One, the idea that Aboriginal children are not being placed in white families is a lie. The kinship and Aboriginal child placement principals in many states and territories recognise the need for Aboriginal children to be kept in communities, or in extended families. But often, in  practice this principal has fallen far short of its aims. A parliamentary inquiry into out-of-home care in 2015 heard that it can often come down to the whim of an individual child protection worker, and that the idea of placing a child with a non-Indigenous carer is not often a “last resort”.

Suellyn Tighe from Grandmother’s Against Removals NSW told the inquiry:

“We have the Aboriginal placement principle, which states that you must follow this hierarchical system for placement of the children. That is not being adhered to at all—or only in very, very few cases. I do not think that I know anywhere it has been adhered to. I have not met anyone yet. The fact is that that is happening and it is law. The department is continually superseding that. The Department of Family and Community Services supersedes the law of the Aboriginal placement principle with sibling placement policies. That is a departmental policy; it is not legislation.”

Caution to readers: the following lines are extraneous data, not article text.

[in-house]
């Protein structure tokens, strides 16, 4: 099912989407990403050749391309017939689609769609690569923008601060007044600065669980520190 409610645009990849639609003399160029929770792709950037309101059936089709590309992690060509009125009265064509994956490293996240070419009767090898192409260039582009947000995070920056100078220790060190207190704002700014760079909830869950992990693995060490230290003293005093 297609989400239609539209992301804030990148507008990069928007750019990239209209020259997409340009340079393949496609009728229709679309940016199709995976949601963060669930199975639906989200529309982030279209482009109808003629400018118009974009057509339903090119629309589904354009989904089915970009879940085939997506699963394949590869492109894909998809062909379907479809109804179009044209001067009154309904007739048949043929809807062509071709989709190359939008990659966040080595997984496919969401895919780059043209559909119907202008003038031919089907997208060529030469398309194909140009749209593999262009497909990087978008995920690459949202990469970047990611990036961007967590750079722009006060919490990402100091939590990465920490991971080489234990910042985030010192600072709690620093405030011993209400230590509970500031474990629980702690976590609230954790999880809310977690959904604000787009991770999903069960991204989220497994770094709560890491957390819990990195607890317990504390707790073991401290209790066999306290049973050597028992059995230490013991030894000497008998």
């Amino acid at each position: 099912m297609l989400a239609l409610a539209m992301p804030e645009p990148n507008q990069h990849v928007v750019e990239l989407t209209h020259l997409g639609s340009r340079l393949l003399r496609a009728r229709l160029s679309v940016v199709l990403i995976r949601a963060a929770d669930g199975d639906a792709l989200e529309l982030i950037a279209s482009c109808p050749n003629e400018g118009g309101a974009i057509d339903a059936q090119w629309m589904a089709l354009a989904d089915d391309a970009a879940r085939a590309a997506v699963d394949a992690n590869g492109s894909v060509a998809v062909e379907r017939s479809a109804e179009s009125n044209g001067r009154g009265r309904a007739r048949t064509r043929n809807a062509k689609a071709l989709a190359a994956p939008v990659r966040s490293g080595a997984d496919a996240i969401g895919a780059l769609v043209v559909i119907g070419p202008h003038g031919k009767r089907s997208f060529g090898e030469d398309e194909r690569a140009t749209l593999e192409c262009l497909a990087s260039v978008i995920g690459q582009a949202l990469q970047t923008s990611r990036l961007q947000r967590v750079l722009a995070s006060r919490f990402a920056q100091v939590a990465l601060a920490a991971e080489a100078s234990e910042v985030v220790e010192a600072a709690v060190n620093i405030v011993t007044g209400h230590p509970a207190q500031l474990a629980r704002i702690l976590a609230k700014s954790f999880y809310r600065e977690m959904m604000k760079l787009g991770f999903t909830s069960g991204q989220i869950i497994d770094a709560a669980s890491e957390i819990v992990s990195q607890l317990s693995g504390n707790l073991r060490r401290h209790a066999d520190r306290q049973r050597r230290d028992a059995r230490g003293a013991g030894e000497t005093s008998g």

There was also the issue of child protection agencies not consulting with families about child placements, and children, even those placed in kinship care, being separated from their respective communities and cultures.

In Victoria, as reported by the Guardian’s Calla Walqhuist, a third of First Nations children are placed with Aboriginal kin, and 41.6 percent are placed with non-Indigenous carers.

There are horrendous stories I have heard of children being effectively stolen from their families, with no consultation – being taken from schools or communities by police. When a child is taken away, it is very hard for families to get them back, even after a parent has done everything the department tells them they have to do.